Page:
How to Control Your Gambling


The activity of gambling is defined as “the wagering of something of value on an event or outcome that is based in some way on chance.” In general, this means betting on sports games or horse races, but it can also apply to lottery tickets, video poker machines and other activities. Gambling can be legal or illegal, and it can take place in a variety of settings, including casinos, racetracks, and online.

Problem gambling is a serious addiction that can cause real harm to people’s lives. It can lead to family breakdown, financial disaster, debt and even suicide. Problem gambling can affect anyone, regardless of social status, age or education. However, there are certain factors that can increase a person’s risk of developing a gambling problem, including family history, genetics, environment and medical history.

While the prospect of winning big money is certainly a motivating factor for many gamblers, it is not the only one. Some gamble for emotional and social rewards, while others find it a relaxing and stress-relieving activity. The thrill of the game also stimulates the brain, producing dopamine, a feel-good neurotransmitter. The resulting excitement can be addictive, and may even outweigh the fear of losing money.

A key to controlling gambling is to set a budget and stick to it. Before you go to the casino, decide how much of your disposable income you will allocate to gambling and only use that amount. If you do win, don’t be tempted to chase your losses by betting more than your original total. This is a dangerous and often unsuccessful strategy known as the “gambler’s fallacy.” The truth is, you’re almost always going to lose some money when gambling.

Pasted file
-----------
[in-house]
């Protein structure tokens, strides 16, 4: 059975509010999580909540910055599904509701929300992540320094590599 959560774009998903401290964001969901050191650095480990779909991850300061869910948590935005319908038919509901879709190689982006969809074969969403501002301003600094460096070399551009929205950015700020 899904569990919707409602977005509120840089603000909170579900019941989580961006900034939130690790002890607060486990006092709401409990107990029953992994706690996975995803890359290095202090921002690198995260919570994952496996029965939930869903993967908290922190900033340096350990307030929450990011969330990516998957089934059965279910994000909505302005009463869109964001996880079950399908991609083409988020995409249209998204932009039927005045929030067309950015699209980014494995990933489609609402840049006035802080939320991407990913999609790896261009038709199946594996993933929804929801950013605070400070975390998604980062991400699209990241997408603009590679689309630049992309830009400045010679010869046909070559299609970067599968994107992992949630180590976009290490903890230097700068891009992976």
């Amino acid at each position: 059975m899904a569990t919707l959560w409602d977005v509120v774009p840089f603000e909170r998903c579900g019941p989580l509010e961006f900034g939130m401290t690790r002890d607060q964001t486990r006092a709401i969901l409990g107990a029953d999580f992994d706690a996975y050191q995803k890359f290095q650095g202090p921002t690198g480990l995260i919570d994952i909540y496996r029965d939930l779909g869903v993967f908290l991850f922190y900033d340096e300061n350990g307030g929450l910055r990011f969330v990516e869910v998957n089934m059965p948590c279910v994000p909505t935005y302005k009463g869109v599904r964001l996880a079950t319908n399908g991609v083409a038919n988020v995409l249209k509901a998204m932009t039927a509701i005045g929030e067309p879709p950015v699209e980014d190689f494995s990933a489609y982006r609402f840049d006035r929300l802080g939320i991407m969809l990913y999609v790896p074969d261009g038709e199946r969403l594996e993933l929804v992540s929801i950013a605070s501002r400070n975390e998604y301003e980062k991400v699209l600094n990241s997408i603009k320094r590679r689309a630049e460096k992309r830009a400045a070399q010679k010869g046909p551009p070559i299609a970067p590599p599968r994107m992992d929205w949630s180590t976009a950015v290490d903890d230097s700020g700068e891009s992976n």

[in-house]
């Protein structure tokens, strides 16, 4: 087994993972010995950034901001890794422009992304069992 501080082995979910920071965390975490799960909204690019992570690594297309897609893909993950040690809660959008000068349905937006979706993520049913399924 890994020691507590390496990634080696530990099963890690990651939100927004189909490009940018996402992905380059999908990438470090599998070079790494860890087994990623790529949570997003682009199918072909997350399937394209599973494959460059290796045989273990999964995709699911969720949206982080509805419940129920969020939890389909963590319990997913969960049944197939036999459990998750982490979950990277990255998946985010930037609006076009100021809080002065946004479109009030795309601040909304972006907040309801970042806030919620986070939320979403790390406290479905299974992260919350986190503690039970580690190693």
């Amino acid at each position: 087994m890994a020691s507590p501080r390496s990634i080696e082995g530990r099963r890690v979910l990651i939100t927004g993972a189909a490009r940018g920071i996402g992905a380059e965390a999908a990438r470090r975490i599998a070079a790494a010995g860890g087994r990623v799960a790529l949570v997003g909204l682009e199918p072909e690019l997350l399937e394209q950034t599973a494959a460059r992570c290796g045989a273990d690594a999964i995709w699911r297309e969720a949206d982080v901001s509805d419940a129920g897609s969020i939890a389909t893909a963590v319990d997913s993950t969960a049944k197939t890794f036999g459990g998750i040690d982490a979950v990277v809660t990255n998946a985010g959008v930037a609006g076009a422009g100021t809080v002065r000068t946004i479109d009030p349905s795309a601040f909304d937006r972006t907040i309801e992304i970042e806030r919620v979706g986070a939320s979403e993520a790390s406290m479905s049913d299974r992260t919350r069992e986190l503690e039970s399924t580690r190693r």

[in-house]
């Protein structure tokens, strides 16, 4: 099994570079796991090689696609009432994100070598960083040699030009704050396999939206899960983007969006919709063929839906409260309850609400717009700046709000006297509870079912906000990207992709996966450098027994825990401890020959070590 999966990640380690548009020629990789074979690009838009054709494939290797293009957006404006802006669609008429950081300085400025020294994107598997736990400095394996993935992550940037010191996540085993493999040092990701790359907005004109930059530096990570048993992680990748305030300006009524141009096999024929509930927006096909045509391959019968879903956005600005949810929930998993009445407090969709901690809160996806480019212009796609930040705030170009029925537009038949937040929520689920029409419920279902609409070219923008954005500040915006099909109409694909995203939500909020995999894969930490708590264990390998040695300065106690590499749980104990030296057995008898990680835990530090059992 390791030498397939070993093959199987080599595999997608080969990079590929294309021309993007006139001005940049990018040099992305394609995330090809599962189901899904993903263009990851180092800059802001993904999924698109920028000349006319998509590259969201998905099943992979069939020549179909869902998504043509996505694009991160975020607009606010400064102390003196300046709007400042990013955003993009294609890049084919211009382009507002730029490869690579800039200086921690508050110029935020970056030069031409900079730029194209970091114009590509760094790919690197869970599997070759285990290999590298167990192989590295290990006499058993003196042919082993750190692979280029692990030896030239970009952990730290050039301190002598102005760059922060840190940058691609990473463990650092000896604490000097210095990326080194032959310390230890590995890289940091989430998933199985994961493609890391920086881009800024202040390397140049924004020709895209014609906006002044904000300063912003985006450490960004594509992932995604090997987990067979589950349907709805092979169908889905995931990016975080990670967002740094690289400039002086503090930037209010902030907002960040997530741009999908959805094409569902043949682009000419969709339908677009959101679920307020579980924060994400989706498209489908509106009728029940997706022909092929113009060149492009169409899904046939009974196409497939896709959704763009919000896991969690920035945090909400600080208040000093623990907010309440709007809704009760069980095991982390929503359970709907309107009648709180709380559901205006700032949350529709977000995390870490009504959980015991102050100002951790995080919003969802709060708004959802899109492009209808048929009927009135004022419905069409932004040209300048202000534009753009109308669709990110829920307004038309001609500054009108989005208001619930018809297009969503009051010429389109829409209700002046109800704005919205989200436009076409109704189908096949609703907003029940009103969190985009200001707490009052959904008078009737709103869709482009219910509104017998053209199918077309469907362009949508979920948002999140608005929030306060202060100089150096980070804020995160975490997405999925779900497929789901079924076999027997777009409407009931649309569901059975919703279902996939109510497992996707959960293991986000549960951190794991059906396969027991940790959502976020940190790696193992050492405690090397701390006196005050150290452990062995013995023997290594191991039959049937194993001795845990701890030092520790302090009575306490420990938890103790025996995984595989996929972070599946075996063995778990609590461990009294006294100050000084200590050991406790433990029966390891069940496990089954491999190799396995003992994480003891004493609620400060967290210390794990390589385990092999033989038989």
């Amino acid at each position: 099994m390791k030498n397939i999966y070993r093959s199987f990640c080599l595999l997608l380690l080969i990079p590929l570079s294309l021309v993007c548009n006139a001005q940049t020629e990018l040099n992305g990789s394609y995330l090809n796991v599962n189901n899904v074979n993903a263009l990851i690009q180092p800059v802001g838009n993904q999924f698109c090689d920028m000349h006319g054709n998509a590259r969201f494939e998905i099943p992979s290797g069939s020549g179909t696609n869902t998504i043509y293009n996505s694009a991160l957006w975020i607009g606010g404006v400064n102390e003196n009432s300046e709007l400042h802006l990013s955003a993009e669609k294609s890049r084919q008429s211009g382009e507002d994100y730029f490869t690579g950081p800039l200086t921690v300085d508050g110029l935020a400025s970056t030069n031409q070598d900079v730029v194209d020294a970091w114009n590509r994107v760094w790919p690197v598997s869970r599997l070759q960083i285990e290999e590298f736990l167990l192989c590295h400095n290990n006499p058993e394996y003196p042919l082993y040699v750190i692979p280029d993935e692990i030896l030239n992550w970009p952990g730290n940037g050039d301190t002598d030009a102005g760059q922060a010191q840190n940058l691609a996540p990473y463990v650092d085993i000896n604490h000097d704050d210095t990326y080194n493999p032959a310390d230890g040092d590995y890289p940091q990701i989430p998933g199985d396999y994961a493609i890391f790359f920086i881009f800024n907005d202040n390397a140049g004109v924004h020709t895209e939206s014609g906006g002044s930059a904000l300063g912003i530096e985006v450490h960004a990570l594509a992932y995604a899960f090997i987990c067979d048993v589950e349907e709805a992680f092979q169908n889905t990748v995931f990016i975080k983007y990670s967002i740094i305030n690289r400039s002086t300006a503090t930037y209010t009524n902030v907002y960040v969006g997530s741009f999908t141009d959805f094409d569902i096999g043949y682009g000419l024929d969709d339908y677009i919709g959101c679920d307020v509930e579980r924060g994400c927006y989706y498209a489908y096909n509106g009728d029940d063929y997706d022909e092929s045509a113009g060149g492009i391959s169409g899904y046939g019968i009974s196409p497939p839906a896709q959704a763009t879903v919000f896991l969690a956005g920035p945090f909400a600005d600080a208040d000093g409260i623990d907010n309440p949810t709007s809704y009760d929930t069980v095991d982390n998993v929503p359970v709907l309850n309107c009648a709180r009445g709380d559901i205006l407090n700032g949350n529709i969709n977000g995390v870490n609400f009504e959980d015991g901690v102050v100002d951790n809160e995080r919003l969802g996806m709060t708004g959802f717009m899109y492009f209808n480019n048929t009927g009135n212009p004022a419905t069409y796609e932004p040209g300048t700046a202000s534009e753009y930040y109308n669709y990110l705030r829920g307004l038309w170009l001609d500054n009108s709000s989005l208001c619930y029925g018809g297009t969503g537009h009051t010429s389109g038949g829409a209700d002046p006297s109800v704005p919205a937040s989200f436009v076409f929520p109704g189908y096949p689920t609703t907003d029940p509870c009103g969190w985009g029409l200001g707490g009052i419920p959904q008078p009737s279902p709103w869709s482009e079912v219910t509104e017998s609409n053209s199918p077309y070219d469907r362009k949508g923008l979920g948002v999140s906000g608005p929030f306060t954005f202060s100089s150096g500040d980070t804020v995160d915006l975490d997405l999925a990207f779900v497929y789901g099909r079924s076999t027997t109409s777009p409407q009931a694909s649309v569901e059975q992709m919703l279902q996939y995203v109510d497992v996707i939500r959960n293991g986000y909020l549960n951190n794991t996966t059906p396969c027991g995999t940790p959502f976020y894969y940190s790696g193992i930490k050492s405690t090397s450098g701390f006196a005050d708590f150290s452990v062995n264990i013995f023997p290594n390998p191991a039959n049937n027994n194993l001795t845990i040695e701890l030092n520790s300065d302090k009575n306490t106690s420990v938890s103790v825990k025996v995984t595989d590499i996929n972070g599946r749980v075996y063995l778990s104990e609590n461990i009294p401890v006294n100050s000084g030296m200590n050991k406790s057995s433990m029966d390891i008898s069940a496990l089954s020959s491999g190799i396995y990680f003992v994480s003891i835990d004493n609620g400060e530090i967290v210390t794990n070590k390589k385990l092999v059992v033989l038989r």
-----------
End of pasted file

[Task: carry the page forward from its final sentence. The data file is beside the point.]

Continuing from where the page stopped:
It is also important to stay focused on the task at hand and avoid distractions. Keeping a notepad with you to write down your thoughts and feelings can help keep you from getting distracted while playing. Another good strategy is to set an alarm on your phone or watch so that you know when to stop. This is especially helpful in a casino, which is often free of clocks and windows, making it easy to spend hours there without realising it.

Counseling is a useful tool for those struggling with gambling addictions. It can help them understand their gambling addiction and think through options for addressing it, such as family therapy and debt counseling. It can also help them repair their relationships and finances. Some people find it helpful to join a peer support group, such as Gamblers Anonymous, which is modeled after Alcoholics Anonymous.

If you are worried that you might have a gambling problem, talk to a trusted friend or family member. Consider getting professional help from a gambling counselling service or attending a peer support group like Gamblers Anonymous. Alternatively, try exercising or taking up a new hobby. Changing your routine can help you overcome your urge to gamble and start living again. In addition, counseling can help you address the underlying issues that caused your gambling disorder.